The last two posts have been about capture planning and engaging prospects. This week and next we’ll revisit the bid/no-bid decision. Making sound decisions quickly will save time you can put into the proposal—or into other opportunities if you decide not to bid.
We recommend dividing the decision making process into four steps, each corresponding to a key factor: client, project, competitive, and internal. This post looks at steps one and two.
Step 1: Start with the client
What do you know about this client? You have about one chance in 20 of winning an RFP you find at random. So ask: How well do you understand this prospect’s needs, pain points and business drivers? Can you build a proposal that goes well beyond ticking off the RFP requirements?
Does the prospect know your team and capabilities? Have you worked together in the past? If yes, was that a positive or negative experience? Will any prospect decision makers advocate for you? On the flip side, do you have prospect detractors?
How good is your fit with the prospect? Do you share similar values? Is the evaluation process fair and transparent? Do they appreciate value or is price the overriding factor? Do they have a reputation for suing or not paying contractors?
How you apply these prospect criteria will depend on your situation. You may have a strong industry presence that attracts RFPs from new prospects interested in working with you. Private sector companies may be willing to provide additional information to make you more comfortable submitting a bid.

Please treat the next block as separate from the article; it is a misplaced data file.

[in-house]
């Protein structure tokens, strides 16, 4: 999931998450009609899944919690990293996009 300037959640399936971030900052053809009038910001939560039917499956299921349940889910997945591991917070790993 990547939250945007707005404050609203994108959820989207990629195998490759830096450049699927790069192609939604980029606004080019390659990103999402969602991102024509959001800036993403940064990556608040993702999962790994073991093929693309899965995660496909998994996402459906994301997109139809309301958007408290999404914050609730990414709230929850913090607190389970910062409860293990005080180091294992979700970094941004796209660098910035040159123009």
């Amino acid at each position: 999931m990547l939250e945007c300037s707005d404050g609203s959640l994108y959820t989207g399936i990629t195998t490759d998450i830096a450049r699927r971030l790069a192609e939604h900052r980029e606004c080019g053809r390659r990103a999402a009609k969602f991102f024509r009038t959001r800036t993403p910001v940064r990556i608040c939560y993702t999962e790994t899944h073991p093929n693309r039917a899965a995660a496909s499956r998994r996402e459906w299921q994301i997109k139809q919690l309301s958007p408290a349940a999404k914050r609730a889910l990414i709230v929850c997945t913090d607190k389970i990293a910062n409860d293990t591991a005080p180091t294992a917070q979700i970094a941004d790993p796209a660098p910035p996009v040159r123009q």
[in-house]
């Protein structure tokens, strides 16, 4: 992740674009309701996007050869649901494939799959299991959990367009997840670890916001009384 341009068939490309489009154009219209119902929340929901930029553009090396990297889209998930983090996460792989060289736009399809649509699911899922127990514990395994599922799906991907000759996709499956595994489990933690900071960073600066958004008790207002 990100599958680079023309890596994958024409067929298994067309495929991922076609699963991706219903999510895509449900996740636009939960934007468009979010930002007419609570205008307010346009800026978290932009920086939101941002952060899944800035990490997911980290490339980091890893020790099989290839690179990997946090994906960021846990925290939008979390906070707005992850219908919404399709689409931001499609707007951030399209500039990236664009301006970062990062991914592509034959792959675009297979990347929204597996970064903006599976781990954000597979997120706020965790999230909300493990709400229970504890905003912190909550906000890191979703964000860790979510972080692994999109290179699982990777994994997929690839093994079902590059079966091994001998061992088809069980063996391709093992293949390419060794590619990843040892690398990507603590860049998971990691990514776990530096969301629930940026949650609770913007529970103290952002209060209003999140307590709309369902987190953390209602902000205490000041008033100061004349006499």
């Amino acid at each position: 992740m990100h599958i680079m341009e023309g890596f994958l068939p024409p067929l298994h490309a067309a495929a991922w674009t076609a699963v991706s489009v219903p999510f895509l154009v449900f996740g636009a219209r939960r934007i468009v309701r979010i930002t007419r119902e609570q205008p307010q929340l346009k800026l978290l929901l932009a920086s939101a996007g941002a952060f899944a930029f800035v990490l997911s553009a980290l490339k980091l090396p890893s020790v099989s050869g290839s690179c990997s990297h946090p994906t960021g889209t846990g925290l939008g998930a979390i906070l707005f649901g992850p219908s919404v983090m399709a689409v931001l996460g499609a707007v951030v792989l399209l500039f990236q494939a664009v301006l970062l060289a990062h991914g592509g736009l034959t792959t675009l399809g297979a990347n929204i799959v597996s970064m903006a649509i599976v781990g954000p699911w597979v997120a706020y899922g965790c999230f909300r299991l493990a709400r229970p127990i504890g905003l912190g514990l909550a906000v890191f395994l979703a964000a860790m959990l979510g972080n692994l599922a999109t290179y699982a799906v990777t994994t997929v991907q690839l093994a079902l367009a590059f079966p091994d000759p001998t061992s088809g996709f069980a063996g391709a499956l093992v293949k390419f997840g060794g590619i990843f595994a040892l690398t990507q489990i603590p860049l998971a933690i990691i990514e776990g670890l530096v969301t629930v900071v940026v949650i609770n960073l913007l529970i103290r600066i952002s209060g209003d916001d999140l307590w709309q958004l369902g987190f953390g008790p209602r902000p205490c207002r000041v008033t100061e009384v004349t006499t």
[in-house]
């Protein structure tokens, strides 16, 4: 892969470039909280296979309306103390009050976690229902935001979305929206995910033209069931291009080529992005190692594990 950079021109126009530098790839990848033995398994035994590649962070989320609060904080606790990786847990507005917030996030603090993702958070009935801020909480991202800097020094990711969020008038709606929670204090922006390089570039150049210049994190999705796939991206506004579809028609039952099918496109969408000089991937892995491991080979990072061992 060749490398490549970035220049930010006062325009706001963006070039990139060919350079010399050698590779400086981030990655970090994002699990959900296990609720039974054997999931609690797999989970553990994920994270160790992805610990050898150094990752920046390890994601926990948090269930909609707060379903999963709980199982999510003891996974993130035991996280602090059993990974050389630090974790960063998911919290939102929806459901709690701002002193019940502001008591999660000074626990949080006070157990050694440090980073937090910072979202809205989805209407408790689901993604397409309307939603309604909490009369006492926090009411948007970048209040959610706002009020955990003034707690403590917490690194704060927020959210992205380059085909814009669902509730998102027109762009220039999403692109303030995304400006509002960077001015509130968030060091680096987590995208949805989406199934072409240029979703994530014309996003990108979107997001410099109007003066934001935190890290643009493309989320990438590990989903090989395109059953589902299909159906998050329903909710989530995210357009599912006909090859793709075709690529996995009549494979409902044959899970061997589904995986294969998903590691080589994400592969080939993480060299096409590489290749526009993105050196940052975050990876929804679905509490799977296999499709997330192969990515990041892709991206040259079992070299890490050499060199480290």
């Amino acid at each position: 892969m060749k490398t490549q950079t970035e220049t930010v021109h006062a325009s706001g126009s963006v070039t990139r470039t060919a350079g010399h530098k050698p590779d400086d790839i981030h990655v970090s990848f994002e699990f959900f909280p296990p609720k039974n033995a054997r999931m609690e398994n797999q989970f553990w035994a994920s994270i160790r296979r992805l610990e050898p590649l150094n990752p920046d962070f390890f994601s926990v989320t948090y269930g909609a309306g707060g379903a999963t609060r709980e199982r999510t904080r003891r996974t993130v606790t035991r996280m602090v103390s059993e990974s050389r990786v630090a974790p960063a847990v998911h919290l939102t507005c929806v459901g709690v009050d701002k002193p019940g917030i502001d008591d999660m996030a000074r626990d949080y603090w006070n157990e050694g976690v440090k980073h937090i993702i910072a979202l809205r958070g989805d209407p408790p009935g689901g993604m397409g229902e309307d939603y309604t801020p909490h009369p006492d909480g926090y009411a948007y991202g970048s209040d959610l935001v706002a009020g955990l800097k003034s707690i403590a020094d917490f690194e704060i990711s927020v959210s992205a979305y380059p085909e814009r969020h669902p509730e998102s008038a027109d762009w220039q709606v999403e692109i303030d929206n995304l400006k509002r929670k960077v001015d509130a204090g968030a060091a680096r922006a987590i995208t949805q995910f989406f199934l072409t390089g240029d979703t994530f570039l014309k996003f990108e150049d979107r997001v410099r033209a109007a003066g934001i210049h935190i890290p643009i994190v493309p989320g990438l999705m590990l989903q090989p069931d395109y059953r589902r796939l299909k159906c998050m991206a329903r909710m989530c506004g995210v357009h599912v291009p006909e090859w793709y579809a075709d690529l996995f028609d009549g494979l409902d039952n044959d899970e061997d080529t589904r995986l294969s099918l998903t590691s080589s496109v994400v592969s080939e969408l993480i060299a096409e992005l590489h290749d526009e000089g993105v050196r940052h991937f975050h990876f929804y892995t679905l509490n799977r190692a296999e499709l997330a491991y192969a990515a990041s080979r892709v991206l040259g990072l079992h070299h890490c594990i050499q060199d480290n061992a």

Step 2: Evaluate the Project
What do you know about this project? What do you know beyond what’s in the RFP? Have you completed similar projects, perhaps for similar clients in the past? Is this a project you’ve discussed with the prospect and helped to plan? Or (the ideal situation) did you have a hand in shaping the RFP?
What about profitability and future potential? Given your knowledge of the prospect and this project, how much profit and potential is at stake? Is this a marginally profitable project with little or no future potential—or can you see high profitability and solid potential for future business?
How challenging is the project? Are you unsure of the challenges and demands involved? If you understand the challenges, can you meet them? Beyond being confident, can you add significant value, because of your experience and expertise?
Beware of unfamiliar territory
Your chances of winning a bid that just shows up is maybe one in 20—and far less if you know little beyond what’s in the RFP about either the prospect or the project. If you do win, you may find the requirements are much heavier than you expected.
Next week—assessing your competition and your capacity.
Need help making fast and accurate bid/no-bid decisions?